More than two thirds of architects working on small projects have breached strict regulations over the use of written contracts, leaving them exposed to prosecution and hefty fines, exclusive AJresearch reveals this week.
A straw poll of 20 architects from Belfast to Bournemouth revealed that since the Architects Registration Board was established in 1997, with its code of conduct insisting on written contracts, 65 per cent of architects had undertaken work without any form of written contract between themselves and their client. Laziness, the possibility of confusing a client, and fears that a written contract could even be seen as an insult to long-held clients were all cited as reasons to break the code.
The findings came as the ARB rapped its second architect in six months for failing to use a contract.
The professional conduct committee reprimanded Welshpool-based Stephen Liney for only using a verbal agreement with a client (AJ 25.1.00). The lack of a written contract 'led to one problem after another', the court heard. Solicitor to the ARB Katrina Wingfield described a contract as 'a basic need . . . for architects to carry out their work competently and with integrity'.
'The decision illustrates the fact that the ARB wants people to note the requirement more carefully, ' Liney said.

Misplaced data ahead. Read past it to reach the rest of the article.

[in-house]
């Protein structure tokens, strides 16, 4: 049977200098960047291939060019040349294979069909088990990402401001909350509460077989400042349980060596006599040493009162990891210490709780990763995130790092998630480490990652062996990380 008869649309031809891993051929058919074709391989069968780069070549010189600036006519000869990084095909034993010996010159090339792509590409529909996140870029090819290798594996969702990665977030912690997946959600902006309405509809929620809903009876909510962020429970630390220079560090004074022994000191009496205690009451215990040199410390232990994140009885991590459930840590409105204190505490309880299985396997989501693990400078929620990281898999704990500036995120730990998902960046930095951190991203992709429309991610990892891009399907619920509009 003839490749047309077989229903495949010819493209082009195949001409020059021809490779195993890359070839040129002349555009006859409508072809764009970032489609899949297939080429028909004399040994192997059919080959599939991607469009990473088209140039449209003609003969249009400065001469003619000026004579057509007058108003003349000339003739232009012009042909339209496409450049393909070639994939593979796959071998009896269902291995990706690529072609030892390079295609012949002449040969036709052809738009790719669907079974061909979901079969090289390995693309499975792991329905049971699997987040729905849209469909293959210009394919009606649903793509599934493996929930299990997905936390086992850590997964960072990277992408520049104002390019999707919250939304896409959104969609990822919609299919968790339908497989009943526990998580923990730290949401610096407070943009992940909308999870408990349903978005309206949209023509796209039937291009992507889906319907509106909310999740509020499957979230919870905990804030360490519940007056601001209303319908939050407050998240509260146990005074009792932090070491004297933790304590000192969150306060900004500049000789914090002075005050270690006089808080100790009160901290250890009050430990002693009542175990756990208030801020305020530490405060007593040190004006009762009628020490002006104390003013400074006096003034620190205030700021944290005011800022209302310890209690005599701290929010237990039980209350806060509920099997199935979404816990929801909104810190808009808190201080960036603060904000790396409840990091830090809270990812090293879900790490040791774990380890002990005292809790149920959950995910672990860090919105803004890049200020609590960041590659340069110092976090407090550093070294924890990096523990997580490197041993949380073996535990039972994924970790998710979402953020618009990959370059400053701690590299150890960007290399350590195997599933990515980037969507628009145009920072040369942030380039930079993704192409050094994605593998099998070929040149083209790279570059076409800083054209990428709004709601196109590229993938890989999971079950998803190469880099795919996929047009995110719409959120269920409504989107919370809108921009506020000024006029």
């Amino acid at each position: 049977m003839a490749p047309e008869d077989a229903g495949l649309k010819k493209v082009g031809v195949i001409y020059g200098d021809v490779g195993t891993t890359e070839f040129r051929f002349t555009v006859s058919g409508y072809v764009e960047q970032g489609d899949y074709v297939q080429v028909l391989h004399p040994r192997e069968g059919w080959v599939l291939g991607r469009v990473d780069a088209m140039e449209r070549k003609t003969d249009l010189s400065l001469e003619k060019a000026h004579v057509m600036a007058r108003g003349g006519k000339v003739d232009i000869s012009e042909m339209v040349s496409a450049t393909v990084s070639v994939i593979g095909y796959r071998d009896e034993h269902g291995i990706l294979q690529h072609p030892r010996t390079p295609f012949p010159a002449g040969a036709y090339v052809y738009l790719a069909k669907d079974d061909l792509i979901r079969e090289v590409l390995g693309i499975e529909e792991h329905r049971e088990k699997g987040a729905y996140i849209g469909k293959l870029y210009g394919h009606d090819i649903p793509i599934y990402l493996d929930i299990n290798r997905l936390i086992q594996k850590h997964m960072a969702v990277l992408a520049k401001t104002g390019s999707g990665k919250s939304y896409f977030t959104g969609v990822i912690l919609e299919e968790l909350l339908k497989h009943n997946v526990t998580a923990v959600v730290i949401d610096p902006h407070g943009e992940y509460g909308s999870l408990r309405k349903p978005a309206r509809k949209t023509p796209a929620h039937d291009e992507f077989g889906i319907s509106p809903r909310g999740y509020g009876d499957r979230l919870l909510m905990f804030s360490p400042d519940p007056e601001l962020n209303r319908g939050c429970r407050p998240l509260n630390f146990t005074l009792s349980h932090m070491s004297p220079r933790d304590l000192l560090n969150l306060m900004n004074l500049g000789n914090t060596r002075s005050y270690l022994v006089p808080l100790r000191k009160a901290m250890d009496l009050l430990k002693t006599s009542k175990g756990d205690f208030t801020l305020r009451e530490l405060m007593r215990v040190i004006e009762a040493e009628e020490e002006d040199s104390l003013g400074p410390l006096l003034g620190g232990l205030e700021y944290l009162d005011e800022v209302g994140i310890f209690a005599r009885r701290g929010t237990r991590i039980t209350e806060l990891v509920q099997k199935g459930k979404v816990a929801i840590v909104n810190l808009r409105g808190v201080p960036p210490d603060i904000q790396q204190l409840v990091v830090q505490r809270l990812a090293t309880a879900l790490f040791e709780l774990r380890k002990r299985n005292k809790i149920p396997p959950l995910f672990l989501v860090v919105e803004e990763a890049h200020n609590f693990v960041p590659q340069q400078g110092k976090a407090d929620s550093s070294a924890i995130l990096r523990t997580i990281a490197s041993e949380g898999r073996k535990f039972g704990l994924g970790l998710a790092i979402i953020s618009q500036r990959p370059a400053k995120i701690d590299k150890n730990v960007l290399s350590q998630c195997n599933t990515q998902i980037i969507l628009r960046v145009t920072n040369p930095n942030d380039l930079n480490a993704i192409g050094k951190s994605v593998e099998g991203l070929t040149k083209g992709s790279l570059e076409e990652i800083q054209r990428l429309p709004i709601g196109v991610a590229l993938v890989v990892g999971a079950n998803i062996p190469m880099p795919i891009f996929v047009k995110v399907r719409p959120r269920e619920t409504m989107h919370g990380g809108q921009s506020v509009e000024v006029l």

The AJ research took a random sample of architects which the RIBA's Client Advisory Service categorises as being interested in small works - less than £30,000 - and revealed an astonishing disregard for written contracts (see box), one of the three problem areas which the ARB thinks is damaging the reputation of the profession.
ARB chief executive Robin Vaughan said: 'My message to architects is: I know you are busy, I know this seems tiresome, but you are breaking your professional code, acting against the advice of your professional body and leaving yourself vulnerable to complaints to which you may have no reply.'
'It's quite frankly stupid not to get things down in writing, ' added ARB vice chairman Owen Luder.
However, the evidence also shows that use of a contract is no guarantee that disputes will be avoided, and 43 per cent of those architects who always use a written contract have been in dispute over its interpretation in the past 12 months.
Although failure to use a written contract breaks codes of conduct at both the ARB and the RIBA, neither organisation is planning to search out guilty architects, beyond responding to complaints.